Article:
So, I decided to write a brief post to answer the questions that was asked. 

Street and people photography are something that I love. It’s raw, visceral, gritty and when done well should transport the viewer to the place and immerse them.

Travelling, one accepts everything; indignation stays at home. One looks, one listens, one is roused by enthusiasm by the most dreadful things…– Elias Canetti

Now there are many forms of street photography. And just to draw a comparison, I photographed in Nepal for many years, the street shots I have done there are very different to what I did in Morocco.

To clarify, I could photograph in Nepal the way I photographed in Morocco but not vice versa. The reason being, the people and the culture. The Nepali people love having their photographs taken, you can walk up to them, stick a camera in their face and take a shot. You can even ask them to move or look into a certain place. So, although it’s real, there can be an ‘element’ of set-up, however, I rarely go down that route.

In Morocco, the people are very different. They do not like having their photograph taken. Don’t agree with me? Take a camera in to the Souk in Marrakech and start pointing your camera at people – you will soon realise that it is not an option. Now of course, there are exceptions. Occasionally it is possible to do a ‘posed’ shot and I have found that my experience with 30-year’s in the business lets me know when that is an option.

Below, there are over 300-images captured in Marrakech and the coastal resort of Essaouira, I would say that approximately 10-12 images were taken with the subject knowing I was taking the photo and they didn’t mind.

The remainder of the images were taken with the subject not knowing that I was taking photographs.

THE EQUIPMEMT

Sony A7RIII with Sony/Zeiss T Sonnar* 35mm F2.8

If you look like a photographer, you will stick out and the people will already be wary of you. For street work and when travelling this way, I carry one camera and one lens.

I use a Sony A7RIII (approx £3200) which is a full-frame digital camera which produces a whopping image size of 42.4MP, when shooting in RAW, that file is over 80MP. I have found a large file allows me options to crop in to the image and still retain a high quality/ high resolution file. The camera is mirrorless and therefore considerably smaller than a DSLR, it also has Image Stabilization built into the body; super handy in low-light. The camera can also shoot at 10fps, at times, this can be super important for capturing that all-important moment.

I use a prime lens, the 35mm F2.8 – The Sonnar T* FE 35mm F2.8 which is a Sony/ Zeiss lens. The optics are incredible, focus is fast and superb and F2.8 it is pin-sharp. There are several reasons why this lens is perfect for street work:

At 35mm, it is wide, but no so wide that you can’t take portraits. I would say that for most Pro photographers, a 35mm prime has replaced the traditional 50mm prime.

The lens has a lens hood which is flush to the front element keeping the lens neat.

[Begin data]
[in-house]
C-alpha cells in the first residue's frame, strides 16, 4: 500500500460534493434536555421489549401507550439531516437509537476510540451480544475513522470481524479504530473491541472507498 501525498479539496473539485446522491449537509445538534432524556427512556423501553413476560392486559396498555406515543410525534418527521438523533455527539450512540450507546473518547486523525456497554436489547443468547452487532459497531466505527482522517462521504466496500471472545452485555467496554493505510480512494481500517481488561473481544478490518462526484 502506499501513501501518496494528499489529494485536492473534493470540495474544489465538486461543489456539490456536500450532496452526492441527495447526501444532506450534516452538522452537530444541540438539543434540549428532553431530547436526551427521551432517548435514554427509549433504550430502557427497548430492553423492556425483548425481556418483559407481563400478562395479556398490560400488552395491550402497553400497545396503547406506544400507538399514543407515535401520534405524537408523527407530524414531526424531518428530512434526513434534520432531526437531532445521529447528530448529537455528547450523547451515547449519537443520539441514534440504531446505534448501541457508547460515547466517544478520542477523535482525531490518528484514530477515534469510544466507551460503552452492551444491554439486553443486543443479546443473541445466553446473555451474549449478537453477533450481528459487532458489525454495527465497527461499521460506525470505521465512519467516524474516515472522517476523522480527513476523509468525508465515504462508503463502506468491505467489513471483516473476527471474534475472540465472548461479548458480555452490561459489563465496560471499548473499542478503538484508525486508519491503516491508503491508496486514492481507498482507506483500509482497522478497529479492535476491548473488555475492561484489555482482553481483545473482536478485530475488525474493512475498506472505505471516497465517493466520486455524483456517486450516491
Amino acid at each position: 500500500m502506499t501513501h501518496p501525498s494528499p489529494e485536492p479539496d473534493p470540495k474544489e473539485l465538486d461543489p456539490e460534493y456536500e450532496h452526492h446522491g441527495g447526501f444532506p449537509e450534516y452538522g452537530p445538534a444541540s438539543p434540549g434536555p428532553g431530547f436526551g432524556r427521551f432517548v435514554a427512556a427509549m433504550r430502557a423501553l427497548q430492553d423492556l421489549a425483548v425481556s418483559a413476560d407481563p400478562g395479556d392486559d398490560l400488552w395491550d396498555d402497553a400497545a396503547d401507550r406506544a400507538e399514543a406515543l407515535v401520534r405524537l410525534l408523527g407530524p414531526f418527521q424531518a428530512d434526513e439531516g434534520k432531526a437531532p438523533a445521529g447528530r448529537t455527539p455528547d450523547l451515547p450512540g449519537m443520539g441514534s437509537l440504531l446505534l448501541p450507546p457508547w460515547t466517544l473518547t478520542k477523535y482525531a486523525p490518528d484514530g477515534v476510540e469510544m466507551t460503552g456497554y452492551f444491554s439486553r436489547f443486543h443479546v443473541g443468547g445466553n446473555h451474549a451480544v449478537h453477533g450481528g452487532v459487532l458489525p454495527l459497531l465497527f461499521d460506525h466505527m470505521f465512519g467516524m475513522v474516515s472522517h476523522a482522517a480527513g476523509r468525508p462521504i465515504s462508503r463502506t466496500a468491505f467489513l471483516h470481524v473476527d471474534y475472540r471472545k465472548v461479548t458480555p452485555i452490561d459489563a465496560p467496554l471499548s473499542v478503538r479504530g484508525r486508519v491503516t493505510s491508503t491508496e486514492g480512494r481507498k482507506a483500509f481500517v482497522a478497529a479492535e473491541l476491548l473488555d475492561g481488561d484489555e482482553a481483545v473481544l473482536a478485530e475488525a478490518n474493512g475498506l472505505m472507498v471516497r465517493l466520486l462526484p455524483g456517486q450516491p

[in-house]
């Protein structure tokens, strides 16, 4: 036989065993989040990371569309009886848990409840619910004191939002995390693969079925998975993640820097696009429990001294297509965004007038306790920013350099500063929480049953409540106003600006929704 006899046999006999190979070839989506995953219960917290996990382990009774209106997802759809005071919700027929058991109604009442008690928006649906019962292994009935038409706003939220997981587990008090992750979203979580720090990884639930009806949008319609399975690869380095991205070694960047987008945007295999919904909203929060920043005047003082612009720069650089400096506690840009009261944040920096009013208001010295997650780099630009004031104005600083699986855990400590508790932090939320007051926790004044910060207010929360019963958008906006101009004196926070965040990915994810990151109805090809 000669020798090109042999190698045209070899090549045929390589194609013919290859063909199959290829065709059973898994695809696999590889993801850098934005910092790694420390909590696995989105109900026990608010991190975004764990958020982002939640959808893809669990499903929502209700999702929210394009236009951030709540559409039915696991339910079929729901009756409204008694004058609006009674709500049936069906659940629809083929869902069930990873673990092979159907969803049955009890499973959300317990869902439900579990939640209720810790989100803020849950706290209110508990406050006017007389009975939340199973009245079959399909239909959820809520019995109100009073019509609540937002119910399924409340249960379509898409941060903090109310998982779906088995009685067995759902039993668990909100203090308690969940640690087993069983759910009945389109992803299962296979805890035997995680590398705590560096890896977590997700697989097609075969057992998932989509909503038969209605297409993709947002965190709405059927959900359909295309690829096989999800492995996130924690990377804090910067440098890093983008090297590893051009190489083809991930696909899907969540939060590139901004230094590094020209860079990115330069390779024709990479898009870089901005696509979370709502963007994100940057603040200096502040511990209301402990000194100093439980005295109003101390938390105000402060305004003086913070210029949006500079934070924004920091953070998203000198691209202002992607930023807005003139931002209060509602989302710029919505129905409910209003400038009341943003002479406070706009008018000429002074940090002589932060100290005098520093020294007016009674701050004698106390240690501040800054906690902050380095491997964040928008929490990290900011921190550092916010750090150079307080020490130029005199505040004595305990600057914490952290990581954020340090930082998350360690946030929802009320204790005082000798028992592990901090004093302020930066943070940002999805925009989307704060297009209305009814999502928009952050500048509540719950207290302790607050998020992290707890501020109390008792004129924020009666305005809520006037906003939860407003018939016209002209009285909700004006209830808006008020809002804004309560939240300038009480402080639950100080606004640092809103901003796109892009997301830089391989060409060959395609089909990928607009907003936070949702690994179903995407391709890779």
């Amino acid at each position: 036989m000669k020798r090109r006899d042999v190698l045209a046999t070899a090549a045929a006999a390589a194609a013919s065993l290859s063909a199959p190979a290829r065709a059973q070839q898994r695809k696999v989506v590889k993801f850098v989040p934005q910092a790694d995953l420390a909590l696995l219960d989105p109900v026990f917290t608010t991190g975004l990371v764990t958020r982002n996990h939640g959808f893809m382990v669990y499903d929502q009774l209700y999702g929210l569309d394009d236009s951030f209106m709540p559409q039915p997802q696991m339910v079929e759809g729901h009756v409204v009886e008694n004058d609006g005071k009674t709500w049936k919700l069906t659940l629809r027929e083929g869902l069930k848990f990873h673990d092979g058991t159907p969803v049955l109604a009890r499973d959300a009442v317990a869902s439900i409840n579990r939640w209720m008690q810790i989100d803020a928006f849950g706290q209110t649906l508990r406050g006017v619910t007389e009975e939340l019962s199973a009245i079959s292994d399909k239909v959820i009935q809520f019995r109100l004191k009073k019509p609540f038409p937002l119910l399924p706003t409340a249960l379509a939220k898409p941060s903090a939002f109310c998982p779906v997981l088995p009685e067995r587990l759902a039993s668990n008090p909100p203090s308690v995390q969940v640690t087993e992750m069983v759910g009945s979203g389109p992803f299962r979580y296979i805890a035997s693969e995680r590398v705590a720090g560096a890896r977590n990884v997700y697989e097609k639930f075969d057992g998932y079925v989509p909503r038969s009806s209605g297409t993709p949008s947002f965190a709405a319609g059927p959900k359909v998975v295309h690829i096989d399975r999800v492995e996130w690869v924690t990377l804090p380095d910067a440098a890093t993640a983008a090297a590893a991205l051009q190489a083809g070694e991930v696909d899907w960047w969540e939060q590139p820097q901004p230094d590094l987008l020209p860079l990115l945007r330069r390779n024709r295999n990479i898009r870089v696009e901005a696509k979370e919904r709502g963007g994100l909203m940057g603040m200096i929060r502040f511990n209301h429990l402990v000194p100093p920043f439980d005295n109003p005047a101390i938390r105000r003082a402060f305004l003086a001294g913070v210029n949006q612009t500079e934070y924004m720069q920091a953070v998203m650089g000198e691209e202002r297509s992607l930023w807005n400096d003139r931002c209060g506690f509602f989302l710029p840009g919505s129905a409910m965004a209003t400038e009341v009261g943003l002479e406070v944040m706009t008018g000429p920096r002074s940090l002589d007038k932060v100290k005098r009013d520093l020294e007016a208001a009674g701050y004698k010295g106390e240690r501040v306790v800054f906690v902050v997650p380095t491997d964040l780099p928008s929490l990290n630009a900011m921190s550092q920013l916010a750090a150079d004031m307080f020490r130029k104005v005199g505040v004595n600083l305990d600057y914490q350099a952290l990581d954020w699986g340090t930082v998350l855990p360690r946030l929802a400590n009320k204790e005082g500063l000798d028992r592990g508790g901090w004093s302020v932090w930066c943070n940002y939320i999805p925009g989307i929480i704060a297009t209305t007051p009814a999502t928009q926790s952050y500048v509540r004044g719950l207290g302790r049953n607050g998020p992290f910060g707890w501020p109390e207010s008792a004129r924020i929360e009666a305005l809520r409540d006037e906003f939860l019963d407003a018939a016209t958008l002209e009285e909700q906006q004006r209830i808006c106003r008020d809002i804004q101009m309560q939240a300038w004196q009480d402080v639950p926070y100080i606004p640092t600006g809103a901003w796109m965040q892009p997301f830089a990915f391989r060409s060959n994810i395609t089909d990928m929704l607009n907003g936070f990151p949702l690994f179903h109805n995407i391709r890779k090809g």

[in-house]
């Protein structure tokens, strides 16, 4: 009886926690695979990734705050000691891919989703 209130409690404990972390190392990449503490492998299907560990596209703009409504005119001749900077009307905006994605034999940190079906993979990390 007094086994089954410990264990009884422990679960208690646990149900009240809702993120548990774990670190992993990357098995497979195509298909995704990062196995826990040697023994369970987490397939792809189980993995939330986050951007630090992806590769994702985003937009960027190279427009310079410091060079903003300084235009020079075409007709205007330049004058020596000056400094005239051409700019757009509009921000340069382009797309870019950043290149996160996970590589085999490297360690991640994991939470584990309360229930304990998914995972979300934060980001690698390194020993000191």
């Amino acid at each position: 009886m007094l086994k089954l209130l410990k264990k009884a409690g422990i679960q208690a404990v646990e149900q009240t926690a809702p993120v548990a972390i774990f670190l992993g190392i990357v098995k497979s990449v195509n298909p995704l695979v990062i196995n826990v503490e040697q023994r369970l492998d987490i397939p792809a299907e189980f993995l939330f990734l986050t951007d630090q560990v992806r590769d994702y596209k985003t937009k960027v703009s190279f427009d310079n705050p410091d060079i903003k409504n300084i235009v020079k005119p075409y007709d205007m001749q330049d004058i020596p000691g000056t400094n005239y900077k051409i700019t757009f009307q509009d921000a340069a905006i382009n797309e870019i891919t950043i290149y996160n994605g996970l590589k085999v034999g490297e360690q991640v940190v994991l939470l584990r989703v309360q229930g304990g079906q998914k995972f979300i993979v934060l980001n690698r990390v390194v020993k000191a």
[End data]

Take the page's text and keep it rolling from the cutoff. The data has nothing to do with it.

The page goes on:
Its size is extremely small.

Quality is off the scale, but it is not cheap, approx £850.

That is, it. I don’t use anything else. I don’t carry a camera bag and I have no accessories. The only two additional items I carry is a spare battery and spare SD cards.

SHOOTING

This camera set up is also my favourite set up when running and photographing. The main reason being is that the camera and lens are light, the quality is the best you can get, and I can carry the camera in my hand while running. I broke up my time in Marrakech and Essaouira with a 2-day trip to climb Toubkal, the highest mountain in the Atlas range. Here are some of the shots from that trip:

Back to the streets…

I have learnt over time to view the scene with a 35mm eye. Basically, I can look at a scene/ scenario and view the scene with the viewpoint and angle of the camera. This is essential in Morocco.

Many of the shots I took, I would say 80% (with the exception of the Toubkal shots) were taken with me NOT looking into the camera. The moment you raise your camera to your eye, people stop, look, put their hands up and on many occasions will say, ‘no photo, no photo!’

The below is a classic example of the subject posing for the shot.

This shot I was looking through the camera, but the subject didn’t know I was taking the photo.

This shot I was looking through the camera.

This shot was composed and planned but the subject didn’t know.

This is why Nepal and Morocco are so different.

To shoot, I would survey a scene, view the angles and decide on the shot and then walk past with my camera at mid-chest height. With experience, I understand the field of view the camera sees and I capture the scene.

Now of course, this sounds easy.

It’s not.

  1. One has to consider focus and how one gets the ‘key’ element in the frame in focus.
  2. One also has to consider exposure.
  3. One has to consider if it is possible to make one or two attempts at a shot.

The above is actually what brings adrenaline into shooting in this way. One also has to accept that you will have a high failure rate, certainly early on. Failure rate becomes less with more experience.

SUMMARY

There are no hard rules in capturing images when working a scene. The place, the people and the location will often decide what approach you need to take. The comparisons between Nepal and Morocco provide a perfect example.

The key is to enjoy the process, have fun and learn by taking many, many shots.

All images ©iancorless.com